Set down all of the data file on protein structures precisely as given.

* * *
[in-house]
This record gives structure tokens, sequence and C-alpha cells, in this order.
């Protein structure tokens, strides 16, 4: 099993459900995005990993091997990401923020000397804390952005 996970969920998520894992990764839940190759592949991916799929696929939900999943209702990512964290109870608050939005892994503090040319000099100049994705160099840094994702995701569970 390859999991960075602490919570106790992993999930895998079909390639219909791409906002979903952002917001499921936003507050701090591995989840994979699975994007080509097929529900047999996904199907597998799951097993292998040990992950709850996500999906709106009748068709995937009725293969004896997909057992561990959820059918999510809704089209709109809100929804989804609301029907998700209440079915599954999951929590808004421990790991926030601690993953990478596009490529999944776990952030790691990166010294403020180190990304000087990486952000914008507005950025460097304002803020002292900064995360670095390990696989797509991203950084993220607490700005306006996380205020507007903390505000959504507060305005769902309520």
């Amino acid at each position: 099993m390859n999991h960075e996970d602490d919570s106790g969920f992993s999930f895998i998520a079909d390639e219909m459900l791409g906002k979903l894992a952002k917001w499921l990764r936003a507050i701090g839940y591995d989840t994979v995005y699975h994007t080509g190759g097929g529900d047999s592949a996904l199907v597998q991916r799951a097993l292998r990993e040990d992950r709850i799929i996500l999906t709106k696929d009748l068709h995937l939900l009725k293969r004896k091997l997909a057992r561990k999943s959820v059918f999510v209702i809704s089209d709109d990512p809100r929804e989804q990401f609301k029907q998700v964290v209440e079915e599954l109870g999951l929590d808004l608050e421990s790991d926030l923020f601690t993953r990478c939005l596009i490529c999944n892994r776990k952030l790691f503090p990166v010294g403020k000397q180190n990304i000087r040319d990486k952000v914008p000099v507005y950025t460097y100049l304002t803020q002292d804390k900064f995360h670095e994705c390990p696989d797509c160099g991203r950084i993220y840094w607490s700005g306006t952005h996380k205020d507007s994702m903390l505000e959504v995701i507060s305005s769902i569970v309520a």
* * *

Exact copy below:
[in-house]
This record gives structure tokens, sequence and C-alpha cells, in this order.
């Protein structure tokens, strides 16, 4: 099993459900995005990993091997990401923020000397804390952005 996970969920998520894992990764839940190759592949991916799929696929939900999943209702990512964290109870608050939005892994503090040319000099100049994705160099840094994702995701569970 390859999991960075602490919570106790992993999930895998079909390639219909791409906002979903952002917001499921936003507050701090591995989840994979699975994007080509097929529900047999996904199907597998799951097993292998040990992950709850996500999906709106009748068709995937009725293969004896997909057992561990959820059918999510809704089209709109809100929804989804609301029907998700209440079915599954999951929590808004421990790991926030601690993953990478596009490529999944776990952030790691990166010294403020180190990304000087990486952000914008507005950025460097304002803020002292900064995360670095390990696989797509991203950084993220607490700005306006996380205020507007903390505000959504507060305005769902309520």
């Amino acid at each position: 099993m390859n999991h960075e996970d602490d919570s106790g969920f992993s999930f895998i998520a079909d390639e219909m459900l791409g906002k979903l894992a952002k917001w499921l990764r936003a507050i701090g839940y591995d989840t994979v995005y699975h994007t080509g190759g097929g529900d047999s592949a996904l199907v597998q991916r799951a097993l292998r990993e040990d992950r709850i799929i996500l999906t709106k696929d009748l068709h995937l939900l009725k293969r004896k091997l997909a057992r561990k999943s959820v059918f999510v209702i809704s089209d709109d990512p809100r929804e989804q990401f609301k029907q998700v964290v209440e079915e599954l109870g999951l929590d808004l608050e421990s790991d926030l923020f601690t993953r990478c939005l596009i490529c999944n892994r776990k952030l790691f503090p990166v010294g403020k000397q180190n990304i000087r040319d990486k952000v914008p000099v507005y950025t460097y100049l304002t803020q002292d804390k900064f995360h670095e994705c390990p696989d797509c160099g991203r950084i993220y840094w607490s700005g306006t952005h996380k205020d507007s994702m903390l505000e959504v995701i507060s305005s769902i569970v309520a």